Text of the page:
KLINE, GEORGE W., carpet manufacturer, was born October 20, 1852, in the old stone house on the eastern outskirts of Millersburg, Dauphin county, Pa., formerly occupied by Dr. Haeseller, now of Schuylkill county, and afterward the residence of Mr. Kline’s parents, Henry L. and Christiana (Rasweiler) Kline. The Rasweiler family are now of Chicago. Henry L. Kline was born in a small interior town of Prussia, June 19, 1809, and at five years of age he lost both his parents. He was thrown among strangers, and when only nine years old was employed in a damask factory; there he learned weaving, and was permitted to enjoy a few months’ instruction in the public school. The factory was a noted one, and had business connections with prominent and titled people and historic localities, which, as a deliverer of goods, he was permitted to visit; but these privileges did not charm Henry, for his heart was fixed on the "land of the free." Against the earnest protest of his friends he set out for America in 1846, and after a tempestuous voyage of over three months landed at New Orleans. There he worked three months on a sugar plantation, after which he went to Cincinnati, and thence to Pittsburgh. From that point he traveled on foot to Philadelphia, afterwards by way of Pottsville to Orwigsburg, where he found permanent employment at carpet weaving.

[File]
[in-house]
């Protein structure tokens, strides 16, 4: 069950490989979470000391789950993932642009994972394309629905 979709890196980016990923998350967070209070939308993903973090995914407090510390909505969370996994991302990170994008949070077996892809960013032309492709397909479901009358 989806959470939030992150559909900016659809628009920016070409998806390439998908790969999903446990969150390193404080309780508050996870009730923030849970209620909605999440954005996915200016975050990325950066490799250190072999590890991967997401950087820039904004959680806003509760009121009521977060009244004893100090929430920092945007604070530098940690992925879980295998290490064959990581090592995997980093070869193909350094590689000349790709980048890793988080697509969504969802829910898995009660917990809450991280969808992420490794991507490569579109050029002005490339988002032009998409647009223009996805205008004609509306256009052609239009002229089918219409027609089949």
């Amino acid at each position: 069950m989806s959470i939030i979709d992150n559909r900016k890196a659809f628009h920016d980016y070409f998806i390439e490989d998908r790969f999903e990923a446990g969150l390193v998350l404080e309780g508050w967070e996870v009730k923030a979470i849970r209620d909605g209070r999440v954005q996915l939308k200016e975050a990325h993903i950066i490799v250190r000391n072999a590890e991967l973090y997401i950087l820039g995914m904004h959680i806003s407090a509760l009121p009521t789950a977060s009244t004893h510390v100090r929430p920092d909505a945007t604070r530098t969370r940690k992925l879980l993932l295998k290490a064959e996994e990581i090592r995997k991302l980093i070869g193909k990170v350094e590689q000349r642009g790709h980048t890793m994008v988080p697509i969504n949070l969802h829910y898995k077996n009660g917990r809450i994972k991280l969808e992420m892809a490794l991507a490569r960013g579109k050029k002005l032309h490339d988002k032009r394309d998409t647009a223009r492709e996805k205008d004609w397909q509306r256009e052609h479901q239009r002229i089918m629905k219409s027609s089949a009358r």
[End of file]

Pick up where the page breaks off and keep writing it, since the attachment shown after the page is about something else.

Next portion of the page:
In January, 1848, Mr. Kline came to Millersburg, and embarked in the business of carpet manufacturing on his own account. So excellent were the materials and the workmanship of his products that his carpets soon gained a wide reputation, bringing orders from far and near, and making him a busy and prosperous man. A successful career of thirty-five years netted him a comfortable competency, and advancing age admonished him to retire; consequently, in 1883, Mr. Kline disposed of his interests to his son, George W., and the Rev. H. A. Neitz, who formed a partnership under the name of Kline & Neitz, and continued the business. Up to the time of his death Mr. Kline cherished the greatest interest and pride in the large and flourishing enterprise which he had founded. He was always an industrious worker at the loom, and it has been estimated that the fabrics woven by his hands, if stretched at length, would reach from Millersburg to Philadelphia, a distance of one hundred and thirty-two miles. A short time before his last illness, having finished a piece, retired from the loom, remarking to his son that he would rest a week; but the final rest came. His wife, with whom he had lived happily for thirty-seven years, had preceded him, having passed away September 17, 1847.